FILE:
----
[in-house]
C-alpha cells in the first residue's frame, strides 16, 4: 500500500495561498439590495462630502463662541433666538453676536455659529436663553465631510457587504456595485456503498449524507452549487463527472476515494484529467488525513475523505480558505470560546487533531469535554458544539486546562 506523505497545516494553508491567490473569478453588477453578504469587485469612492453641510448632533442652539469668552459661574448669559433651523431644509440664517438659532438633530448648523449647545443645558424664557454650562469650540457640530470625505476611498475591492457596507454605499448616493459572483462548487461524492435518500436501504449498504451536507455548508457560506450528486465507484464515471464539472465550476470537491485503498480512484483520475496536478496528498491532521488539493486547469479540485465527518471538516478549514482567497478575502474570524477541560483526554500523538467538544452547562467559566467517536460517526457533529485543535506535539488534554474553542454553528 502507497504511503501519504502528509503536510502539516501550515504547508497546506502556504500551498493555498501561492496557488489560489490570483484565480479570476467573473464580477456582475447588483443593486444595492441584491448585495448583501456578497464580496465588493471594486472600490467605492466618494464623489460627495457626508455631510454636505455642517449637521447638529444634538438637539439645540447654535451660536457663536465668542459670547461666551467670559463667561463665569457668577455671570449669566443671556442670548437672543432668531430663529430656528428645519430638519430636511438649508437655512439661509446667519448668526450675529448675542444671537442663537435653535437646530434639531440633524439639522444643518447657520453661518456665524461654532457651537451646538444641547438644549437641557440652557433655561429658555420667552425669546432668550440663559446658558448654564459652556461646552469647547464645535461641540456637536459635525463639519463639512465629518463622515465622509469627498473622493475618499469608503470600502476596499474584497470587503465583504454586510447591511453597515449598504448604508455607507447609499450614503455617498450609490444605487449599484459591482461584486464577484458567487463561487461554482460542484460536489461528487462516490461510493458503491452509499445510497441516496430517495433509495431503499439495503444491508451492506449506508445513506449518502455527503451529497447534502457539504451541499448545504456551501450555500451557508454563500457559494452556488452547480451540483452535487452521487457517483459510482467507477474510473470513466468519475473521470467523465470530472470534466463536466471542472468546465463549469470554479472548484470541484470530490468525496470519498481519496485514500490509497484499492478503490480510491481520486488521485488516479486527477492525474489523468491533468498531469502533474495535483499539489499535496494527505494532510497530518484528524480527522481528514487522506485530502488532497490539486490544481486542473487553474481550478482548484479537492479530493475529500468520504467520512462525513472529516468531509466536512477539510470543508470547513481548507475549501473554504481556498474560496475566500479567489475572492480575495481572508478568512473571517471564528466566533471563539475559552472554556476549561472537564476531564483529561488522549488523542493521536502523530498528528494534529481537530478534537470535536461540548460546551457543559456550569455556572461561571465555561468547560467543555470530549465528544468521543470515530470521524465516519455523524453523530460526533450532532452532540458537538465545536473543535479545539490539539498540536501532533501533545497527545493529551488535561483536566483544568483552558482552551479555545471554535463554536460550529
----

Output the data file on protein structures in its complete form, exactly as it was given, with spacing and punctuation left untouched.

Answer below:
[in-house]
C-alpha cells in the first residue's frame, strides 16, 4: 500500500495561498439590495462630502463662541433666538453676536455659529436663553465631510457587504456595485456503498449524507452549487463527472476515494484529467488525513475523505480558505470560546487533531469535554458544539486546562 506523505497545516494553508491567490473569478453588477453578504469587485469612492453641510448632533442652539469668552459661574448669559433651523431644509440664517438659532438633530448648523449647545443645558424664557454650562469650540457640530470625505476611498475591492457596507454605499448616493459572483462548487461524492435518500436501504449498504451536507455548508457560506450528486465507484464515471464539472465550476470537491485503498480512484483520475496536478496528498491532521488539493486547469479540485465527518471538516478549514482567497478575502474570524477541560483526554500523538467538544452547562467559566467517536460517526457533529485543535506535539488534554474553542454553528 502507497504511503501519504502528509503536510502539516501550515504547508497546506502556504500551498493555498501561492496557488489560489490570483484565480479570476467573473464580477456582475447588483443593486444595492441584491448585495448583501456578497464580496465588493471594486472600490467605492466618494464623489460627495457626508455631510454636505455642517449637521447638529444634538438637539439645540447654535451660536457663536465668542459670547461666551467670559463667561463665569457668577455671570449669566443671556442670548437672543432668531430663529430656528428645519430638519430636511438649508437655512439661509446667519448668526450675529448675542444671537442663537435653535437646530434639531440633524439639522444643518447657520453661518456665524461654532457651537451646538444641547438644549437641557440652557433655561429658555420667552425669546432668550440663559446658558448654564459652556461646552469647547464645535461641540456637536459635525463639519463639512465629518463622515465622509469627498473622493475618499469608503470600502476596499474584497470587503465583504454586510447591511453597515449598504448604508455607507447609499450614503455617498450609490444605487449599484459591482461584486464577484458567487463561487461554482460542484460536489461528487462516490461510493458503491452509499445510497441516496430517495433509495431503499439495503444491508451492506449506508445513506449518502455527503451529497447534502457539504451541499448545504456551501450555500451557508454563500457559494452556488452547480451540483452535487452521487457517483459510482467507477474510473470513466468519475473521470467523465470530472470534466463536466471542472468546465463549469470554479472548484470541484470530490468525496470519498481519496485514500490509497484499492478503490480510491481520486488521485488516479486527477492525474489523468491533468498531469502533474495535483499539489499535496494527505494532510497530518484528524480527522481528514487522506485530502488532497490539486490544481486542473487553474481550478482548484479537492479530493475529500468520504467520512462525513472529516468531509466536512477539510470543508470547513481548507475549501473554504481556498474560496475566500479567489475572492480575495481572508478568512473571517471564528466566533471563539475559552472554556476549561472537564476531564483529561488522549488523542493521536502523530498528528494534529481537530478534537470535536461540548460546551457543559456550569455556572461561571465555561468547560467543555470530549465528544468521543470515530470521524465516519455523524453523530460526533450532532452532540458537538465545536473543535479545539490539539498540536501532533501533545497527545493529551488535561483536566483544568483552558482552551479555545471554535463554536460550529